Knowing the right number of emails can be very difficult, especially when experts suggest you to communicate more with your customers. However, this is just a marketer’s perspective. Take a closer look at customers, and you’ll realize the need to send more emails. However, remember that no rules are etched in stone when it comes to the frequency of promotional emails. You need to find your own sweet spot.
Look at your competitors, and see how many emails they send in a week. Also, check their return-on-investment, and consider learning from them. However, do not blatantly copy their strategy. They may be sending more emails because they have a huge number of subscribers or because they have a specific goal. Your strategy should be customized for your needs. The number of emails you send largely depends on what you’re offering to your customers.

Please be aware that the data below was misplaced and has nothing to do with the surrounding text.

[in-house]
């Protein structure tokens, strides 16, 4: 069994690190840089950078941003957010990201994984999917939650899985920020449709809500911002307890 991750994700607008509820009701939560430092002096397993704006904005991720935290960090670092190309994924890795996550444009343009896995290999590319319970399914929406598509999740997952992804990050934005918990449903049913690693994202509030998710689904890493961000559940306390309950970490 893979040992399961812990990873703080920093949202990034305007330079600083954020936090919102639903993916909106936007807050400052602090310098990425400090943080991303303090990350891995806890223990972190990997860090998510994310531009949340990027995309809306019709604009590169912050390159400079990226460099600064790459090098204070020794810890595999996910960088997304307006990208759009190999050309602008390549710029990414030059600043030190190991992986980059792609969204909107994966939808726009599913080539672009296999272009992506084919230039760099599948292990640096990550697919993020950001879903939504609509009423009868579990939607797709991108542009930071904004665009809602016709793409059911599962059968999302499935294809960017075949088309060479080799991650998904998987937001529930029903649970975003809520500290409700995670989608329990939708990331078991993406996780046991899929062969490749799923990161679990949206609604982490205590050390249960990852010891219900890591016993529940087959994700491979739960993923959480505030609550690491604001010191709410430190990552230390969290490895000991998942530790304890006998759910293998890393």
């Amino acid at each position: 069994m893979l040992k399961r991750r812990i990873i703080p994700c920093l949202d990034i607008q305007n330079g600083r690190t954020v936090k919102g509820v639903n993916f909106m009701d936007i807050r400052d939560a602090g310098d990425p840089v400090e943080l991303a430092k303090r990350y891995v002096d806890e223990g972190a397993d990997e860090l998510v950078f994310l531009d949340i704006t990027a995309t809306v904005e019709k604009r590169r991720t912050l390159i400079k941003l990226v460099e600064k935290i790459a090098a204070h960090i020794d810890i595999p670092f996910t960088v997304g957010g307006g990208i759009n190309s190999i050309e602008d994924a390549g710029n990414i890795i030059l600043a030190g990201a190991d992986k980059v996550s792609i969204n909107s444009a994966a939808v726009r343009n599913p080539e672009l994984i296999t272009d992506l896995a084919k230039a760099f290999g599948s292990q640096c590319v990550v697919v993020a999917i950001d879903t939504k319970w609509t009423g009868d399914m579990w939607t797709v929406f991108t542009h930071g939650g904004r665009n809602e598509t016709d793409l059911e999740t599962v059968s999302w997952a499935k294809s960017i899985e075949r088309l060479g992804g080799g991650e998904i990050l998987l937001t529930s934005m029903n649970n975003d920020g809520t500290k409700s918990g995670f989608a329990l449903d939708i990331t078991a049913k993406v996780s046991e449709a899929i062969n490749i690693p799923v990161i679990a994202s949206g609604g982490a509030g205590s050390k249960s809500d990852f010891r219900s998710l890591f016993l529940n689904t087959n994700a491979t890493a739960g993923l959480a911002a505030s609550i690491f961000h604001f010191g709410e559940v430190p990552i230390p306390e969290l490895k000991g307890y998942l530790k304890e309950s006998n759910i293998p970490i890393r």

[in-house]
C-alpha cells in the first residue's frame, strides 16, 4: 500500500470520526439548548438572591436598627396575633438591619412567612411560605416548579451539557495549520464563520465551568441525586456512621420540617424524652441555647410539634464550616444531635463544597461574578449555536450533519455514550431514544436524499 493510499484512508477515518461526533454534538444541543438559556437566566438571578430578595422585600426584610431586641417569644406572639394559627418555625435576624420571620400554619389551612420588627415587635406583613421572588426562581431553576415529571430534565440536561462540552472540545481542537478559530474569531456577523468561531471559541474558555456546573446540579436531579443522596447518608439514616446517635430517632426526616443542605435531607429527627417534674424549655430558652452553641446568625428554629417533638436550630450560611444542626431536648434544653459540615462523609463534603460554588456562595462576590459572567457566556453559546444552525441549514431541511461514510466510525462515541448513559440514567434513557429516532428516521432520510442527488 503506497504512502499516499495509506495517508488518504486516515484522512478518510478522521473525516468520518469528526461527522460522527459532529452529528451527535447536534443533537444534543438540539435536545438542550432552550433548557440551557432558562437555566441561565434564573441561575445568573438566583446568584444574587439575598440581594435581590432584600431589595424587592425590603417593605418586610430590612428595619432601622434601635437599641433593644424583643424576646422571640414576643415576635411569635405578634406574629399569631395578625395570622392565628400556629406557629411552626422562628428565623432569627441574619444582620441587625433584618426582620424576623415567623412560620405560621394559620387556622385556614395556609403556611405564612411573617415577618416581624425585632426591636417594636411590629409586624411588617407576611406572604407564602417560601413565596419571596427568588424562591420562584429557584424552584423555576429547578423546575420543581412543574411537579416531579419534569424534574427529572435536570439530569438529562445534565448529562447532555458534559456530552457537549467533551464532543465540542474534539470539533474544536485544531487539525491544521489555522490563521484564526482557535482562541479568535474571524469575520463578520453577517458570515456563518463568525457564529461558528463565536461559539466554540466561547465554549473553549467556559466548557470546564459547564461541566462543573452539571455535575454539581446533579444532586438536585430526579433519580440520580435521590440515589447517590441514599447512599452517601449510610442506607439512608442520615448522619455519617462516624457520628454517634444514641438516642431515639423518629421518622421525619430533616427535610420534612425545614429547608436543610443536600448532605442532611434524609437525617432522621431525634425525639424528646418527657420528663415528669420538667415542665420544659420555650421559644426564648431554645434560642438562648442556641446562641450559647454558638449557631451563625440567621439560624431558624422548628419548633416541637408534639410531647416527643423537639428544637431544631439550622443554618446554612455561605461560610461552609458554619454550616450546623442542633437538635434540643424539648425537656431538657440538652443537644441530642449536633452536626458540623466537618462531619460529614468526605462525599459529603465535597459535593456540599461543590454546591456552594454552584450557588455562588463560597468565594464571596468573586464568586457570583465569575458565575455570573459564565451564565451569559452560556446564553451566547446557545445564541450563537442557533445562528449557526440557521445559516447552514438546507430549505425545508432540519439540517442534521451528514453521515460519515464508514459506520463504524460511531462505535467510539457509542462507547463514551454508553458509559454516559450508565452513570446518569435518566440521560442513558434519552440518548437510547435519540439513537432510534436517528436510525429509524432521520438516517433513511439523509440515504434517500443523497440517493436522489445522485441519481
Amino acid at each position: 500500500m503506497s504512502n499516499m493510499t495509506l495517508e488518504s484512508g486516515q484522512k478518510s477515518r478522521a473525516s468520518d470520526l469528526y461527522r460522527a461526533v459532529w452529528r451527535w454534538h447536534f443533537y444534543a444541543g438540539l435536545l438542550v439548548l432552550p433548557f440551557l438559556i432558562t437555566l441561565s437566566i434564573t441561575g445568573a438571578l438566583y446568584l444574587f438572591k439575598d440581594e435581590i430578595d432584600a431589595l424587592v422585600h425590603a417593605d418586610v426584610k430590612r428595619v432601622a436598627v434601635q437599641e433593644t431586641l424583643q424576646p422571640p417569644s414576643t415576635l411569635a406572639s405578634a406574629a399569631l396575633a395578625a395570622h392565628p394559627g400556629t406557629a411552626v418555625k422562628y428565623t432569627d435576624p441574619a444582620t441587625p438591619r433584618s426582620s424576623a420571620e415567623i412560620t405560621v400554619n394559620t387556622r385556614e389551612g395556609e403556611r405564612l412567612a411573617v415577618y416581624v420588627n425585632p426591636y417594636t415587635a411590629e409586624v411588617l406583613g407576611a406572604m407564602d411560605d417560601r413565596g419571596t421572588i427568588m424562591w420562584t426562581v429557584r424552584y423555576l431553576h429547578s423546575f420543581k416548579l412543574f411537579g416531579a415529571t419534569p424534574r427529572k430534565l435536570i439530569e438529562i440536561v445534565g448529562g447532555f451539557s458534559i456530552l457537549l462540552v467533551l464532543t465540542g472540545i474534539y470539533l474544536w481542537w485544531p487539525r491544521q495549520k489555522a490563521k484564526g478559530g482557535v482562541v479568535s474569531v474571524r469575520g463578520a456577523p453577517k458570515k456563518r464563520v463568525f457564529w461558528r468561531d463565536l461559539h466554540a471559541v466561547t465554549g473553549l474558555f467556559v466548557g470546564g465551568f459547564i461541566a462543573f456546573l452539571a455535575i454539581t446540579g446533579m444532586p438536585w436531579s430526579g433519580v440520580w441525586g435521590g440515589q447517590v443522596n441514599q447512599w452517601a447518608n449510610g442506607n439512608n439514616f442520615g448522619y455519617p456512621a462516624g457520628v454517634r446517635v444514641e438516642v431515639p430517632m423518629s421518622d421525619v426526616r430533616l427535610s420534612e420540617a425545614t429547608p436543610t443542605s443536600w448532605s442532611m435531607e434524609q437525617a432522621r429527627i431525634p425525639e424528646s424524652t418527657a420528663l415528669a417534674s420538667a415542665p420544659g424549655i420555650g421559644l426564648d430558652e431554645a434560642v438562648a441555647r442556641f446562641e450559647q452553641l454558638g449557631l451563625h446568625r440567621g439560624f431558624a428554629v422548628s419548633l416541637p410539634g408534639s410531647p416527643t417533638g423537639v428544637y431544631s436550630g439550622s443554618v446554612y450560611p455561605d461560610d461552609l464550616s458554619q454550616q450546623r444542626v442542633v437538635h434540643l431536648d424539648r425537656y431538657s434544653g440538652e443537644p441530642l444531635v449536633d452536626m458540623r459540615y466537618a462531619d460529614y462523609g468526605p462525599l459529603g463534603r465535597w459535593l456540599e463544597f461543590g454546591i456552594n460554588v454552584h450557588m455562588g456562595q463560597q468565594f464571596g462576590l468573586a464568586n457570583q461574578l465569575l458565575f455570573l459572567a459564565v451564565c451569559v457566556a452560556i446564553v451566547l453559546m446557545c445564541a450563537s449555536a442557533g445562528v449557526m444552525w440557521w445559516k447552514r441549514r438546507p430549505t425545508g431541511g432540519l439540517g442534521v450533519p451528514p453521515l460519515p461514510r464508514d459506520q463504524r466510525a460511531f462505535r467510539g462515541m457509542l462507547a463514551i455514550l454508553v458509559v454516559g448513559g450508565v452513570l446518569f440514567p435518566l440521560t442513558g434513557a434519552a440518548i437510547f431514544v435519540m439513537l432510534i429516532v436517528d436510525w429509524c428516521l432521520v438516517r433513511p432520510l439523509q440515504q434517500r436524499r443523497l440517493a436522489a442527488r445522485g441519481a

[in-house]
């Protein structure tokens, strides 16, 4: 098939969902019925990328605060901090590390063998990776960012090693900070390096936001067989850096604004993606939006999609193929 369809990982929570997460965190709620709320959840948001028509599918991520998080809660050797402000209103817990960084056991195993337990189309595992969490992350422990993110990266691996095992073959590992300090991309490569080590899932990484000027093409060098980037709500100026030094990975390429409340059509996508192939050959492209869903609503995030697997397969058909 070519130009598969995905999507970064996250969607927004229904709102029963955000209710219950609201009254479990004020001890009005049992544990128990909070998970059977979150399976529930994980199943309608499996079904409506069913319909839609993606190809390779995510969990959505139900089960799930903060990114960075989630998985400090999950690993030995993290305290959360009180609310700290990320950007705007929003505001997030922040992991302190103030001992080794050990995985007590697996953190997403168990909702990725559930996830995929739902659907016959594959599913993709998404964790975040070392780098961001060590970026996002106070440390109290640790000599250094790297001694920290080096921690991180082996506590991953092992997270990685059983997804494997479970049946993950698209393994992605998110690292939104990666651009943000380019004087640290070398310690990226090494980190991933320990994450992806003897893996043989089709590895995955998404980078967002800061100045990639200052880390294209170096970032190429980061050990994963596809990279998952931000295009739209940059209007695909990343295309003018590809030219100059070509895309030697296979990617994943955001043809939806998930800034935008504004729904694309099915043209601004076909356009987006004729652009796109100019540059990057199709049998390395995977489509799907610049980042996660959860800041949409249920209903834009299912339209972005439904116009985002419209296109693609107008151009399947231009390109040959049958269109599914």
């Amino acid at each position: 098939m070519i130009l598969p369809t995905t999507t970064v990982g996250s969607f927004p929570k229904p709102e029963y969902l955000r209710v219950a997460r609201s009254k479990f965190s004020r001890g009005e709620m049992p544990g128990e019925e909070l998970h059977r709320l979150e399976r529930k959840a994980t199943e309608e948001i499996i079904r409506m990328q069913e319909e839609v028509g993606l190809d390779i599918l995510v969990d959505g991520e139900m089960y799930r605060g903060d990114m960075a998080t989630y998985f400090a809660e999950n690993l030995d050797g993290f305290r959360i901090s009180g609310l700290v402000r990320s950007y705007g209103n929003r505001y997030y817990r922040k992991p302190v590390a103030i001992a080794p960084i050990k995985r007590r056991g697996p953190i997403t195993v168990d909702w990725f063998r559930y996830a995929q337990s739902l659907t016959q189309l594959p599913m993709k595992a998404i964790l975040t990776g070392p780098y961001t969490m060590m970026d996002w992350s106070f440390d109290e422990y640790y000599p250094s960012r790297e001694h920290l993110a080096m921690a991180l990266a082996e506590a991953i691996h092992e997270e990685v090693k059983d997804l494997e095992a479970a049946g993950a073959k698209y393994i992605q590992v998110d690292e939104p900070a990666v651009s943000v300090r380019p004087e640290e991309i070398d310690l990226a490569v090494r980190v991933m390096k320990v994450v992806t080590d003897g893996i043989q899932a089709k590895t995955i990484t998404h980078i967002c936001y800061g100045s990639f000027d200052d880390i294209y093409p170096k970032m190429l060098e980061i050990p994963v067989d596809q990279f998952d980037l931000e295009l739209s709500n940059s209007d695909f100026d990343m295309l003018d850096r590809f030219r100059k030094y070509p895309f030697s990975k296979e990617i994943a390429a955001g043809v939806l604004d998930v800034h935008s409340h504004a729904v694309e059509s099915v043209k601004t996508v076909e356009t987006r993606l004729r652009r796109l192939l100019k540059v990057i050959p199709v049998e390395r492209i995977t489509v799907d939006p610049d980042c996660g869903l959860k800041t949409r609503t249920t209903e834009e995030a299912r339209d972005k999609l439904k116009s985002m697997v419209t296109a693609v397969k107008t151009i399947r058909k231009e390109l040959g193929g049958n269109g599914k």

You should know the goal of your email. Are you trying to make people purchase a product, or are you trying to make them fill out a form? According to reports, your first email has the highest CTR, which means you have one chance to make it right. Try to come to the point in the first email, unless you’re building curiosity.
It is important to understand the fundamentals of engagement. If you have low engagement rates, you may improve your customer engagement rate by increasing or decreasing the number of emails sent per week. Engagement is basically getting your desired result out of an email. You need to be sure of the purpose of an email before you send it. Not all emails are sent with purchase intent. Some emails can be non-promotional, just to add goodwill. However, make sure all your emails add value to your readers. Do not send an email that’s spammy or does nothing for the user.
Having one answer to this complex question isn’t possible since businesses are different with different goals and clients. You need to stick to the testing approach and see what works and what doesn’t work for you. A/B testing can be applied as well, but remember to pay attention to all important figures.